Exotic animal facility ships big cats to another over crowded breeding compound
WARREN COUNTY — As she watched animals she had raised being loaded onto a truck headed to Oklahoma, Sandra Smith didn’t know whether to cry or smile.
Smith, along with her husband, Ken, is the co-founder of Wesa-A-Geh-Ya, an exotic animal facility near Warrenton. Amidst ongoing allegations of neglect and after a tiger attack Aug. 3, the Smiths decided to close their facility and relocate their animals.
On Saturday, about 20 lions and tigers, two wolves, a mountain lion, a bear and a leopard departed for the G.W. Exotic Animal Park in Wynnewood, OK.
Smith found it difficult to watch 20 years of her life be packed into an 18-wheeler.
“We’re losing our life out here,” Smith said. “I don’t know how to explain how I feel.”
The Smiths still have about 20 tigers and a handful of dogs to relocate, and they hope to do that in the next month.
Joe Schreibvogel, the owner of the G.W. park said he is looking to help Wesa place the rest of its animals. Four of the big cats are headed to Carnivore Preservation Trust in North Carolina. The future of the others is up in their air, and Schreibvogel said he might have to make another trip here in case no one else can take in the tigers.
Schreibvogel said his park has more than 170 big cats and 1,400 animals on 16 acres. He said Wesa had nice cages and their animals were healthy for the most part.
The animals’ new home, though, will be an upgrade. Schreibvogel said his park is licensed by the U.S. Department of Fish and Game, the U.S. Department of Agriculture and Oklahoma.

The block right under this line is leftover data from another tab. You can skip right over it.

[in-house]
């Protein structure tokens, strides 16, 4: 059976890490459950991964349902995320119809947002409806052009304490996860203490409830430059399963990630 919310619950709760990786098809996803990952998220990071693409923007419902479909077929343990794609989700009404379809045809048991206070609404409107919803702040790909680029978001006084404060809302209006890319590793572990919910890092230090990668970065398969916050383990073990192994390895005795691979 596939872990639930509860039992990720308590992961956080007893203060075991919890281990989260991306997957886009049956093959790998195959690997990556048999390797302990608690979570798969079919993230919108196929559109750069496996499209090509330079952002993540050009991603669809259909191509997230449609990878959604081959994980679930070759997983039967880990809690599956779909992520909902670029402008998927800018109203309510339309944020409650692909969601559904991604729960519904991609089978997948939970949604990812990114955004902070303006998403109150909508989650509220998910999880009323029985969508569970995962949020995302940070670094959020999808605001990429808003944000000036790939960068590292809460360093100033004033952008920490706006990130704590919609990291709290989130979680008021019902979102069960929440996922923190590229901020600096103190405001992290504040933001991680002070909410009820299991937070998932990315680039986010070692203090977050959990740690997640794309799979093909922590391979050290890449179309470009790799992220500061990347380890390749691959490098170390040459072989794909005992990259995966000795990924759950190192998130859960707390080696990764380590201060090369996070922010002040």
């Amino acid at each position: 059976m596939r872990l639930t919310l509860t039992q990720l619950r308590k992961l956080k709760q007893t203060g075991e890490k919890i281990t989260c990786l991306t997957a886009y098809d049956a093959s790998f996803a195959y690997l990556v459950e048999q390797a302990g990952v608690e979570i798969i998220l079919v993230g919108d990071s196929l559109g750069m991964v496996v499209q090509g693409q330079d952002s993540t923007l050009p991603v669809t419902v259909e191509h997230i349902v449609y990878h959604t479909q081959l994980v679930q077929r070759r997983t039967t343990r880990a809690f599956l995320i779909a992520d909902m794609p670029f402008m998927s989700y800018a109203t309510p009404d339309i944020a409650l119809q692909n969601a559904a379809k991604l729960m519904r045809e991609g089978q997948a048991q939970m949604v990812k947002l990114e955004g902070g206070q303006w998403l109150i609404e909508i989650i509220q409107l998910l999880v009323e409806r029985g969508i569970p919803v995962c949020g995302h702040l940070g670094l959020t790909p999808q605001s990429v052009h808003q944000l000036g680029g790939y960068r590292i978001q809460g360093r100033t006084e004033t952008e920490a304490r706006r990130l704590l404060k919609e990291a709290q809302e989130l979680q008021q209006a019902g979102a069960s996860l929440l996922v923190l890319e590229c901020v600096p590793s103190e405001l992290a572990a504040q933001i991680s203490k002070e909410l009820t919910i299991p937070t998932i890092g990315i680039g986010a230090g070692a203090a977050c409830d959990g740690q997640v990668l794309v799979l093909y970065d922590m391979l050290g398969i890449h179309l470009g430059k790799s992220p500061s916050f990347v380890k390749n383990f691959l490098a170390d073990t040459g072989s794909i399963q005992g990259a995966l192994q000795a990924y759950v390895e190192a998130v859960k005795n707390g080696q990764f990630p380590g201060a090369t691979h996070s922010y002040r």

Wesa is no longer licensed on the federal level — the facility surrendered its USDA license in 2003.
“There is no comparison,” Schreibvogel said. “And that’s just being honest. I don’t want to down anybody for their efforts.”
Smith didn’t deny her animals were going to a better home. She said Wesa wanted to create a better living environment for its animals, but the Smiths were unable to because of financial issues and pressure from animal rights groups and local citizens.
“Where they’re going to now is heaven,” Smith said. “It’s what I bought this 17 acres for. I couldn’t do it.”
Wesa was open to the public until 2003 when it forfeited its USDA license. Both Ken and Sandra Smith were on probation for various violations, such as the failure to register some animals and the failure to keep cages properly locked.
On Aug. 3, a 26-year-old man helping clean out cages was attacked by a tiger. Jacob Barr is recovering at Barnes-Jewish Hospital and is in fair condition
after having his right leg amputated.
Lisa Wathne, a spokeswoman for People for the Ethical Treatment of Animals, doesn’t think the animals will be any better off at the G.W. park. She said the fact that G.W. breeds and shows its animals is reason for concern, although Schreibvogel said it won’t affect how the animals are treated.
“A USDA license is doing nothing to protect the animals at that park,” Wathne said. “With all the animals at Wesa have been through, the sad fact of the matter is there’s no better place for them to go.”
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By Jordan Wilson
ST. LOUIS POST-DISPATCH
Sunday, Aug. 17 2008
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